RNC Chairman Michael Steele Announces Re-Election Bid

Dec 13, 2010 8:10pm

ABC News' Michael Falcone reports:

Republican National Committee Chairman Michael Steele announced on Monday that he will run for another term as head of the RNC, setting up what is sure to be one of the toughest fights of his political career.

Steele broke his public silence after more than a month, confirming on a conference call with members of the RNC that he would be seeking re-election after a tumultuous two-year term. He kept his intentions a closely-guarded secret and his decision to jump in the race surprised some Republican Party insiders who speculated that he would step aside.

"I'm asking you tonight for your support," Steele said on the call. "I'm asking for your vote for a second term."

Steele’s decision sets up a battle with at least five other candidates who are vying to replace him, including two contenders who recently left RNC positions.

The challengers include Saul Anuzis, the former chairman of the Michigan GOP; Ann Wagner, former head of the Missouri Republican Party; Reince Priebus, chairman of the Wisconsin Republican Party and the RNC’s former general counsel; Maria Cino, a veteran of the Bush administration and a long-time GOP operative; and Gentry Collins, the RNC’s former political director. Steele’s predecessor, former RNC chief Mike Duncan, is also considering a run.

Responding to Steele's announcement, Cino cited the party's "massive debt, outdated technology, diminished donor support, and a non-existent voter registration program" as reasons for a change in leadership.

"What I've heard in my conversations with RNC members is that our party needs a leader who can rebuild our voter programs, reclaim our technology dominance and, most importantly, raise and responsibly manage the hundreds of millions of dollars needed to win in 2012," Cino said.

Anuzis, who was the first to announce his candidacy last month, put it simply: "I'm looking forward to engaging in a discussion about the future of our party."

Steele, who won election as the first African American chairman of the RNC in 2009, has emerged as one of the most vocal and controversial party leaders in recent memory. In addition to the crowning achievement of his tenure — the historic midterm election victories this November — he also presided over a number of embarrassing episodes, including revelations that the RNC paid for a fundraising excursion to a sex-themed nightclub in California.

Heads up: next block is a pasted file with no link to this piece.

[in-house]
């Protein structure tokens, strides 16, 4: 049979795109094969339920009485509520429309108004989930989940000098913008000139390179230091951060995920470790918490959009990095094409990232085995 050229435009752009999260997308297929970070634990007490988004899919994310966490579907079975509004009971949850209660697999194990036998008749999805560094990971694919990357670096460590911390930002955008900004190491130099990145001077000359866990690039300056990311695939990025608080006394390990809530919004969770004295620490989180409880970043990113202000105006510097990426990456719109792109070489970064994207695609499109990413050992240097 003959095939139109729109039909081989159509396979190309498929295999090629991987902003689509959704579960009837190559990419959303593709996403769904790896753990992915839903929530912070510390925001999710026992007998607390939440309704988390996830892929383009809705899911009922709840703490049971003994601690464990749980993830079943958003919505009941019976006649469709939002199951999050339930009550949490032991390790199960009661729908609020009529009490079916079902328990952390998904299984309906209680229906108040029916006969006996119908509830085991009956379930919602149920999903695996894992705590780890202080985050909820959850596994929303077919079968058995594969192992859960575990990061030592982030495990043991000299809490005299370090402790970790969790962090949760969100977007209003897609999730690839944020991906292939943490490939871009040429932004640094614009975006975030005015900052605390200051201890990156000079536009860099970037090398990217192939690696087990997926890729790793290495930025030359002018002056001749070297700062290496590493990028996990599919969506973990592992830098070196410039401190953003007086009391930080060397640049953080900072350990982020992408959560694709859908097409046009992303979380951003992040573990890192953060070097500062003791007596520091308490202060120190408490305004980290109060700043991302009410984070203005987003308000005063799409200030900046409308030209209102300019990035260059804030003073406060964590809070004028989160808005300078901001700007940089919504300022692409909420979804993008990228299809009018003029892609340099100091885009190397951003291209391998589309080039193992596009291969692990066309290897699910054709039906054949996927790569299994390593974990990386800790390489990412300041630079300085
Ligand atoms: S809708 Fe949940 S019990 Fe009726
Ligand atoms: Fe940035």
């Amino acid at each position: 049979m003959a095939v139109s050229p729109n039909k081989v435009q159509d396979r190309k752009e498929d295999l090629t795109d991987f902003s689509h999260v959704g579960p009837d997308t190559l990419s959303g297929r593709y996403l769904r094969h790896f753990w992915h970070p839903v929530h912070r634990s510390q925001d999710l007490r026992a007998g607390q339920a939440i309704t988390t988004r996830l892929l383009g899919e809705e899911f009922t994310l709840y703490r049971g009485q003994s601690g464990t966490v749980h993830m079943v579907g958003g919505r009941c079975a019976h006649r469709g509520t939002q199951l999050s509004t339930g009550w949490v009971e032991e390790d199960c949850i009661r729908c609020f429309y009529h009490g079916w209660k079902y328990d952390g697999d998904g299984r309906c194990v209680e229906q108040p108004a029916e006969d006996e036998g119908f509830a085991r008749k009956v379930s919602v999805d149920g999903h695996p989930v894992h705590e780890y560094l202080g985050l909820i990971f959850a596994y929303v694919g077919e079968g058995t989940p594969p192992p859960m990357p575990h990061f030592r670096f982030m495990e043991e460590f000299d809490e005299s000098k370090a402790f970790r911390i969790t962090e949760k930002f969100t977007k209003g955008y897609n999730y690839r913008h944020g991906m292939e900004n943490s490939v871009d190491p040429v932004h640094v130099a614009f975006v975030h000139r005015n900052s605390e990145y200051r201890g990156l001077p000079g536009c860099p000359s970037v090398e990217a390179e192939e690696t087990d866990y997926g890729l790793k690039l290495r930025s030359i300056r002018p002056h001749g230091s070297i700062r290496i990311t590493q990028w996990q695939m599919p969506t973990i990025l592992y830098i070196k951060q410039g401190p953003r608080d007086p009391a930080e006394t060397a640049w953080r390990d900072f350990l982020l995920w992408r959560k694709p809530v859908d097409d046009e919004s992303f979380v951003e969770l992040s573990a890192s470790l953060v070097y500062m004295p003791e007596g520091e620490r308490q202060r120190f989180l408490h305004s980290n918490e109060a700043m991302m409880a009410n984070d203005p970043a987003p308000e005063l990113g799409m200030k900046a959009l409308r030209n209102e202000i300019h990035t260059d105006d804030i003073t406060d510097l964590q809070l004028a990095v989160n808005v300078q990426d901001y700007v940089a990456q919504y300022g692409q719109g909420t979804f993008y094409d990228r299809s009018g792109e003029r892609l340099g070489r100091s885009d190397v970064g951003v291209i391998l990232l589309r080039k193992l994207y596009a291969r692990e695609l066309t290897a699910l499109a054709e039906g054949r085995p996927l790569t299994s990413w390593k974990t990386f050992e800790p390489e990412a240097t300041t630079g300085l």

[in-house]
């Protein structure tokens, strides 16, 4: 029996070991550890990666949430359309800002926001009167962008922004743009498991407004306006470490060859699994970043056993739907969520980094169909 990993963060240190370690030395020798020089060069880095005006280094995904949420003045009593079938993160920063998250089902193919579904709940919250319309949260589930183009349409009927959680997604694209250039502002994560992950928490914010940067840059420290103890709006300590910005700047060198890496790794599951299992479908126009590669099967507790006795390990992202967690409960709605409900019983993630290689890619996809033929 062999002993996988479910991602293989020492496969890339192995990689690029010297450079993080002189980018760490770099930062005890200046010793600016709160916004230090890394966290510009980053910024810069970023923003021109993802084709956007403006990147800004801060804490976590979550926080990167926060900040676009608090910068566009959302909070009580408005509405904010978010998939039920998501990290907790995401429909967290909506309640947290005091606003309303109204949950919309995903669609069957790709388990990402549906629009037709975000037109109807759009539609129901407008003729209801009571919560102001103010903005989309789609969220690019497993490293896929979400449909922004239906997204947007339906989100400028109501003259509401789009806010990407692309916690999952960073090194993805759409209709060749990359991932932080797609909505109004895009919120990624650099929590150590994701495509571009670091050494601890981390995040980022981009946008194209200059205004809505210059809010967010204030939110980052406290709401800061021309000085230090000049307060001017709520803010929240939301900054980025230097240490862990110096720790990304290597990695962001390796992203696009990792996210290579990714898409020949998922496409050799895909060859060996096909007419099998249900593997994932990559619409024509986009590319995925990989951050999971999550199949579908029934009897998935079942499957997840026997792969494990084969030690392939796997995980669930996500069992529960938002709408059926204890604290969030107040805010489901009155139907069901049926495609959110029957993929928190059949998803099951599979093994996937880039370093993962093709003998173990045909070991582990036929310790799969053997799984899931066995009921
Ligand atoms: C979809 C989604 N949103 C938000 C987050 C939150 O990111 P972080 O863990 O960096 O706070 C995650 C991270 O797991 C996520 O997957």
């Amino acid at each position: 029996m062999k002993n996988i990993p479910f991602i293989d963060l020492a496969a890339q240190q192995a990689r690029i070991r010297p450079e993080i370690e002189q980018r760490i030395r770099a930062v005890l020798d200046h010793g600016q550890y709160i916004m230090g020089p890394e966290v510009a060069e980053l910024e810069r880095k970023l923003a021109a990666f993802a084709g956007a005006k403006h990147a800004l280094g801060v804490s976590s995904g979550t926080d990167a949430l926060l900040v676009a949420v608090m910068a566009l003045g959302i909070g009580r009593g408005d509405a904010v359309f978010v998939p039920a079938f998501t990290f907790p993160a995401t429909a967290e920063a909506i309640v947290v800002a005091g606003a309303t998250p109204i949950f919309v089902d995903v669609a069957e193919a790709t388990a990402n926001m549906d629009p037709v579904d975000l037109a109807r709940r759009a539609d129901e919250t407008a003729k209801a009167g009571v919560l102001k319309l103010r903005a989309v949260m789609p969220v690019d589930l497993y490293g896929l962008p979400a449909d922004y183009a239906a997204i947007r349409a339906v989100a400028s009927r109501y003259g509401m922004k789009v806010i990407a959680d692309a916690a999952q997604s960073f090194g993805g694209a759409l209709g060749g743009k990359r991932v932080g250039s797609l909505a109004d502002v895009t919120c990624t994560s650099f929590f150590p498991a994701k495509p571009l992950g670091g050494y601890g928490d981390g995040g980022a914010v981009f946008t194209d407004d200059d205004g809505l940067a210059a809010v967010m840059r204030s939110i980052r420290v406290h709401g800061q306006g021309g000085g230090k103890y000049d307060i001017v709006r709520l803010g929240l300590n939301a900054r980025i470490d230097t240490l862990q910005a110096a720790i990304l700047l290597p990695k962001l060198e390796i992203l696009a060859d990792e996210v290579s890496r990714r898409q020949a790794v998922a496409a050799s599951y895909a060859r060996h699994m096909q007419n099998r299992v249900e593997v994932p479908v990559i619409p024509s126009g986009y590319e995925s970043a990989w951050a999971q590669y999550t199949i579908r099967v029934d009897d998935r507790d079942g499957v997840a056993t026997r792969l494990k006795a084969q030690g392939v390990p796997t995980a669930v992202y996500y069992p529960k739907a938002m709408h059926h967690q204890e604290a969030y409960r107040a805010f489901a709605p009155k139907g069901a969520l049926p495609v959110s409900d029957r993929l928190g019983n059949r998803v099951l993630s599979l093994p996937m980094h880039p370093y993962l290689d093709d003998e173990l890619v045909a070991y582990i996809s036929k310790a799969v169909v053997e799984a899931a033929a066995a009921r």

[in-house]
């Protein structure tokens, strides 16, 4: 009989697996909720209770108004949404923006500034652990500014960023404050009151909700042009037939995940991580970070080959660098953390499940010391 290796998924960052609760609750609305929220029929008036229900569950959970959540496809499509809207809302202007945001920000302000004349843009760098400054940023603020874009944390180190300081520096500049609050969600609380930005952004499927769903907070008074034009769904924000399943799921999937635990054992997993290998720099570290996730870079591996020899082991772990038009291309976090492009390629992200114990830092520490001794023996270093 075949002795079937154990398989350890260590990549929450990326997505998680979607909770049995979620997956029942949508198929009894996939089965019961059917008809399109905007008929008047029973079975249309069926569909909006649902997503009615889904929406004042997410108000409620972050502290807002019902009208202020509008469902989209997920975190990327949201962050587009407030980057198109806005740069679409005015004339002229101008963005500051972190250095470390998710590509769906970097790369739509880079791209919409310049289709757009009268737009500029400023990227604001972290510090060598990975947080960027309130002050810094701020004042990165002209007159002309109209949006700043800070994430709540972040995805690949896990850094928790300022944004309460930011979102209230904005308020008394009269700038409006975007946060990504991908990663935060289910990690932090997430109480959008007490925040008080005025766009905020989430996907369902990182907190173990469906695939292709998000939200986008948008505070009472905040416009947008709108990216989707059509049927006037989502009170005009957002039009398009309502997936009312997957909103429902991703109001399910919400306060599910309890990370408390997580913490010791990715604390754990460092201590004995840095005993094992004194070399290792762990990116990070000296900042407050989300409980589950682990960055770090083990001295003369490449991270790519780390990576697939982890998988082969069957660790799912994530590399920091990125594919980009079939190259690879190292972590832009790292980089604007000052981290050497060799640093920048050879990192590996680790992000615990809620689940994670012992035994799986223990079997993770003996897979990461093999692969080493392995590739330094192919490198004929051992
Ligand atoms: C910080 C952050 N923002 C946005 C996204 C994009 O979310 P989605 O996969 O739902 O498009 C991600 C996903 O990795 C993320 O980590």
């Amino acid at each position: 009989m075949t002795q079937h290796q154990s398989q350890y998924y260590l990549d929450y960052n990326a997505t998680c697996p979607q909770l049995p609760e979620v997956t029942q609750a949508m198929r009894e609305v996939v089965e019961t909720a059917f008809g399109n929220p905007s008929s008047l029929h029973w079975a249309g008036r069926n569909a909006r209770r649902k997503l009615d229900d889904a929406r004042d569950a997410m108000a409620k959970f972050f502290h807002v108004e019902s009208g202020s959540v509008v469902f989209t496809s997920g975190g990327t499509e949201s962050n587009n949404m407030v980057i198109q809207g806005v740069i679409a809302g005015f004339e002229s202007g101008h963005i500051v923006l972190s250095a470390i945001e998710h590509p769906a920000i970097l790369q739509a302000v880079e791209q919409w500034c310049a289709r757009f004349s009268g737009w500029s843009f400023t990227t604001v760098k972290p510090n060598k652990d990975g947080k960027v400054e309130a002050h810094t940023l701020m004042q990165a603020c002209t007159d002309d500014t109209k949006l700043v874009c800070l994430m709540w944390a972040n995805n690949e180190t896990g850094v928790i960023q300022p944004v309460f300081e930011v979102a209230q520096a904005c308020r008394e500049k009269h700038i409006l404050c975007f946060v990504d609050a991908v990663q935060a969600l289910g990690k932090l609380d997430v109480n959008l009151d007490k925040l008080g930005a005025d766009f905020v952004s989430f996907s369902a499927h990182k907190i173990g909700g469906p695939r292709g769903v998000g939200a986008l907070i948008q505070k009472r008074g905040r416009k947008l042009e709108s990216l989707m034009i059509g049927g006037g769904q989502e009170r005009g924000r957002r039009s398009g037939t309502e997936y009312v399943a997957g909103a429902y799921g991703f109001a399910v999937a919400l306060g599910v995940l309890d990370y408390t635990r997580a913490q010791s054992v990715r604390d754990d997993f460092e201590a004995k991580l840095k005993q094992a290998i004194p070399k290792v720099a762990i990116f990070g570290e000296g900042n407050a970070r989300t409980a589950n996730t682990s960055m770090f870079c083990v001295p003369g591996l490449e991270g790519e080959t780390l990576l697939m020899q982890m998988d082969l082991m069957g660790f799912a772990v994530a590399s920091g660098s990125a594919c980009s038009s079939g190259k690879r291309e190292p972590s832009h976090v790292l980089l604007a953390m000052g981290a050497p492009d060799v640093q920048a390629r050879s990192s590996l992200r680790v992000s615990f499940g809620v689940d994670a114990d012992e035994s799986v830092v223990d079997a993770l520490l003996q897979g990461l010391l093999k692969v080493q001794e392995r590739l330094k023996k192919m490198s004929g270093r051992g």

And recently, the RNC has been hit with a string of negative stories, including the news that the committee is more than $15 million in debt. Critics charge that Steele has been a poor steward of the party's finances and allowed its high-dollar donor program to languish.

Each candidate seeking to replace him has, in one form or another, taken issue with Steele’s stewardship of the party, including Collins, who worked closely with Steele during the 2010 election cycle and made his candidacy official just hours before Steele spoke by phone to committee members.

“My campaign for Chairman is based on a plan for the future, not a critique of the past,” Collins wrote in a letter to committee members on Monday. “I have a plan to strengthen our party, reclaim the RNC's place as the premier political organization in the country, and raise the resources we need to compete with President Obama’s fundraising machine.”

Collins’ announcement letter was a toned-down version of a much sharper critique he penned last month when he resigned as political director of the party. In it he warned that “if left on its current path, the RNC will not be a productive force in the 2012.”

His critique is shared by some, but not all. Steele has a base of allies within the committee, and he’s going to need them to remain loyal if he hopes to retain the chairmanship.

Soon after Monday's night's announcement, Idaho Republican Party Chairman Norm Semanko, a long-time friend of Steele's, expressed his support in an e-mail message to the committee.

"As the 168 Members of the RNC, it is time for us to look past the hyperbole, rise above the drama, and provide a strong, united front," Semanko said. "We cannot afford to be divided — or to take an unnecessary risk by changing leaders — and provide fodder to the press and the Democrats. Rank-and file Republicans and the American people are counting on us; no more business as usual."

All candidates have roughly one month to campaign for the job. The vote of 168 committee members will take place at the RNC’s winter meeting in mid-January. 

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